The Canary Islands to implement holiday home regulations, addressing all concerns

The Canary Islands Parliament's various groups are in agreement with Councillor Jessica de León that addressing holiday home regulations is a top priority.

All political groups within the Canary Islands Parliament reached a unanimous agreement yesterday, aligning with Regional Minister of Tourism and Employment, Jessica de León, on the imperative to establish legislation regulating holiday rentals. They emphasized the critical importance of finding a harmonious balance among various interests and engaging with all stakeholders involved.

During her address to the parliamentary session, Minister De León highlighted that housing rights, sustainability, urban planning, quality of life, employment, consumer protection, and tourism are facets that must be reconciled within this regulatory framework. She underscored that the existing regulations are fragmented and outdated, echoing her earlier statements in an interview with DIARIO DE AVISOS.

The Minister also announced the commencement of consultations, starting with a meeting today involving employers, trade unions, Island Councils, and town councils. This marks the initial step in engaging all sectors and incorporating input from universities, parliamentary groups, and councils into the consultations. She emphasized that the core issues at stake are sustainability, housing rights, environmental protection, quality of life, and employment. Minister De León pledged to establish a legal framework that is highly participatory, multidisciplinary, and multisectoral.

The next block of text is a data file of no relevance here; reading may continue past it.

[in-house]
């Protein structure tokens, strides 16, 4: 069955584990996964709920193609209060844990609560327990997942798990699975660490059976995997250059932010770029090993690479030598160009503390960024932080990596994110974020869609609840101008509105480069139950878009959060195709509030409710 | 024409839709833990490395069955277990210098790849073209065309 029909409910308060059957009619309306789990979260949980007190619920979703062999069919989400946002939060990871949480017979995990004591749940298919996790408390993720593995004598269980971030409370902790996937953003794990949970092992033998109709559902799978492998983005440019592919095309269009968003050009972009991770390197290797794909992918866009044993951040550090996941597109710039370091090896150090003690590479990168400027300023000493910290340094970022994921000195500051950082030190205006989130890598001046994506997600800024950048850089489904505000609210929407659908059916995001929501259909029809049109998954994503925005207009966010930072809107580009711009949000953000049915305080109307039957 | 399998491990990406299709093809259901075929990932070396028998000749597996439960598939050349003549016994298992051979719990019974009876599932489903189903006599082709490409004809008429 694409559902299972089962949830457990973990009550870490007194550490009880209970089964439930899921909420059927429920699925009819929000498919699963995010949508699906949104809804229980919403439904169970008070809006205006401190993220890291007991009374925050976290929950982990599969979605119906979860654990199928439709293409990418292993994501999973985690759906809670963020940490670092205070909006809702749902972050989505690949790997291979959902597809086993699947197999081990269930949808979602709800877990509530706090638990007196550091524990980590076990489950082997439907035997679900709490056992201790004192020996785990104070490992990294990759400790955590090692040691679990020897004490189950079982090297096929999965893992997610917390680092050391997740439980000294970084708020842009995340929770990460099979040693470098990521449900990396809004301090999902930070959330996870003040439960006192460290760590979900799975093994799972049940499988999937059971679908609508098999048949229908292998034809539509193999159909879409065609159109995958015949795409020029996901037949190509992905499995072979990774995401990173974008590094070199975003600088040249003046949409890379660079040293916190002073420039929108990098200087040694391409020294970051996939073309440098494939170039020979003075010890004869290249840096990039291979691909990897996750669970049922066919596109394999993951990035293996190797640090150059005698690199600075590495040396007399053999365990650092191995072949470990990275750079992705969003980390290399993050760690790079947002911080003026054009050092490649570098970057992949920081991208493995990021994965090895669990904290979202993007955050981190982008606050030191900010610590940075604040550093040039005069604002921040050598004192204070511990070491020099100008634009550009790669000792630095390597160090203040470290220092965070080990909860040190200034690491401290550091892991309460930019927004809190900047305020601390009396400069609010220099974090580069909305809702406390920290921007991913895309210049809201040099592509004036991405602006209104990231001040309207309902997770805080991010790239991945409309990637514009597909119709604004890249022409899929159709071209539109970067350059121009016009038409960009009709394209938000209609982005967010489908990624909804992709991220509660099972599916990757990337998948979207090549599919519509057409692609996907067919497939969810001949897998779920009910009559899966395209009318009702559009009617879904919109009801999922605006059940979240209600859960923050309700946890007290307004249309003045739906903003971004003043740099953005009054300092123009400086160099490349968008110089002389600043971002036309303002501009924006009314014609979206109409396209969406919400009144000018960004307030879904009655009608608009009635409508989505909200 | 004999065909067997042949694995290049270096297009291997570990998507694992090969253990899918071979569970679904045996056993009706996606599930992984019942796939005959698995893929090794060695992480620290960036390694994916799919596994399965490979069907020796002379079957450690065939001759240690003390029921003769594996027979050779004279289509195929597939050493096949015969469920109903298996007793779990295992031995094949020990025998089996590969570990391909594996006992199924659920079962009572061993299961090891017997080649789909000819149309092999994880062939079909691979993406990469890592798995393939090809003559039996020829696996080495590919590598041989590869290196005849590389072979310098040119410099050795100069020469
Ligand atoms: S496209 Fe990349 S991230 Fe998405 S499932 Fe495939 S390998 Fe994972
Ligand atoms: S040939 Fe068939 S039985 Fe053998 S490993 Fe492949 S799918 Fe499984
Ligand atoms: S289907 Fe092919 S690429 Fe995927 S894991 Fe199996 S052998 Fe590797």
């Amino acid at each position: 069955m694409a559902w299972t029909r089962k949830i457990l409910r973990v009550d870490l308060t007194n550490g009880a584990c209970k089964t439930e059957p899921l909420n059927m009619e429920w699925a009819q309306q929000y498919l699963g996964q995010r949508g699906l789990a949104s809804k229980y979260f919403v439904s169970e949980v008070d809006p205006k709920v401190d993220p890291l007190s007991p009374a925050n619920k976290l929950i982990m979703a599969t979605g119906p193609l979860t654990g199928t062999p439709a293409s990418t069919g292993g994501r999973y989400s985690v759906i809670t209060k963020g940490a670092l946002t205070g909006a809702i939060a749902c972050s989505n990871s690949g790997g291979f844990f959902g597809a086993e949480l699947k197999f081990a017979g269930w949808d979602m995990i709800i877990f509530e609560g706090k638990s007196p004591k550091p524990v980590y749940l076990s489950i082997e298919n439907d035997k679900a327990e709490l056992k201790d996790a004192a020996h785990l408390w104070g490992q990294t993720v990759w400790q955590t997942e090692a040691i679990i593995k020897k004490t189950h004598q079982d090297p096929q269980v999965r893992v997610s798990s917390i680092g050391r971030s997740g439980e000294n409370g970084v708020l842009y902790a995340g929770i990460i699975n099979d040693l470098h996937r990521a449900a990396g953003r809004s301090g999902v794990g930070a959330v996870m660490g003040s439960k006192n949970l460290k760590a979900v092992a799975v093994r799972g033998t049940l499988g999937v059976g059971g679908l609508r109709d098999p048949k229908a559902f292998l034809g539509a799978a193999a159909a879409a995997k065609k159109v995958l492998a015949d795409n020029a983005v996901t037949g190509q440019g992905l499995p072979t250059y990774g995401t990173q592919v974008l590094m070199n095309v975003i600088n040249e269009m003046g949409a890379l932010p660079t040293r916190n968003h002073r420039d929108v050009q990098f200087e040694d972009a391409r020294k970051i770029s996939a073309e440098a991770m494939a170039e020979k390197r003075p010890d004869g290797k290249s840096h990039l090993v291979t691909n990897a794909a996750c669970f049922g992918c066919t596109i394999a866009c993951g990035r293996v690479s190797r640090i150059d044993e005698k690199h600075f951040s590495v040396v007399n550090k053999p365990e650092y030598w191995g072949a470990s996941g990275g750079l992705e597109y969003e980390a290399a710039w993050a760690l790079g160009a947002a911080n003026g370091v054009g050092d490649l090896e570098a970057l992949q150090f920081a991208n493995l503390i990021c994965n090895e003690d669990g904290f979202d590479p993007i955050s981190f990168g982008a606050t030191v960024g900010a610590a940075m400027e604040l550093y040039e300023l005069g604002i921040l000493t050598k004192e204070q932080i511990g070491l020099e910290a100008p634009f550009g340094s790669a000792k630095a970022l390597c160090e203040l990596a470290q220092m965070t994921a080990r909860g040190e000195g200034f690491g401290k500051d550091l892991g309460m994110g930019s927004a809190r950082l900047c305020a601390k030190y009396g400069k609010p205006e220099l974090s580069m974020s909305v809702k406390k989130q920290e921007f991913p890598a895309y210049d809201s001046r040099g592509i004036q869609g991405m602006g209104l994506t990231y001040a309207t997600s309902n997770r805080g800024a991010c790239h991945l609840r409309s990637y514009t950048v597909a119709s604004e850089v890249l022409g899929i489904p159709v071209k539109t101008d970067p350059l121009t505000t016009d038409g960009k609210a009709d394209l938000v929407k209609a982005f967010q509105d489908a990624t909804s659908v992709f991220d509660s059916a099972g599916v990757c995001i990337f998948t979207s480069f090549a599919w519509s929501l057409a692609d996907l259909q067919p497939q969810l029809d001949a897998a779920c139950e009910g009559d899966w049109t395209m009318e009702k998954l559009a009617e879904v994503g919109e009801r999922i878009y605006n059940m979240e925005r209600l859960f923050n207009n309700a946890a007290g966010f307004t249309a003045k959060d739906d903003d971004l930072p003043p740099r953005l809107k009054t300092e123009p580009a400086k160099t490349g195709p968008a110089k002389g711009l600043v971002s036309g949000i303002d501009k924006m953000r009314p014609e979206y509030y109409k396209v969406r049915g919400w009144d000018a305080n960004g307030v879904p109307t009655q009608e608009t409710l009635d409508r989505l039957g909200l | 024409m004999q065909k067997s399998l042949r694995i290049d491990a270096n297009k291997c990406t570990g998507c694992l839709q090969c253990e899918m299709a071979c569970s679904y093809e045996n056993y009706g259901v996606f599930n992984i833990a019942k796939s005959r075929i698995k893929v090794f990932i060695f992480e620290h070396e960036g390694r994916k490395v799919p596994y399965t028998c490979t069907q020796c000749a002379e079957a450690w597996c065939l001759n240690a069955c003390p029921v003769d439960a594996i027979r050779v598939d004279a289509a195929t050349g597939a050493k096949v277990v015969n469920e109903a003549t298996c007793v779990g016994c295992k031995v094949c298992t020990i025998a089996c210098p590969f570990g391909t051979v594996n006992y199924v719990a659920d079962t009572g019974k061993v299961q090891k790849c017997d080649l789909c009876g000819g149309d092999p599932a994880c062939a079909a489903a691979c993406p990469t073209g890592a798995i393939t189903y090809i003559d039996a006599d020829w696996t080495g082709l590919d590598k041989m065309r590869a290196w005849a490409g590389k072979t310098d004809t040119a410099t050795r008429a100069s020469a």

The Canary Islands to implement holiday home regulations, addressing all the interests and concerns.

The Canary Islands have the second-largest number of holiday rental properties in Spain, trailing only the Balearic Islands, with approximately 43,000 units, equating to a supply of 175,000 beds, constituting 33.5% of the Islands’ total accommodation offerings, as per INE data cited by Minister De León.

The current regulations date back to 2015, and some aspects of the decree were invalidated by the courts. In general, regulations pertaining to this sector range from 8 to 27 years old, even though the surge in this type of tourism is relatively recent, as highlighted by the Majorera politician.

The current regulations lack provisions for tourism or urban planning, do not establish quantitative limits, fail to address quality standards or distinguish between categories or modalities, and do not require a central registry. Minister De León highlighted concerning cases, such as La Oliva in Fuerteventura, where 30% of the municipality’s homes are utilized for holiday rentals. She also expressed concerns about the state housing law, which she stated “unprotects the owner and defends the occupier,” resulting in reduced supply and pressure on the property market.

Overall, all parliamentary groups concur on the necessity for comprehensive regulation in this matter.

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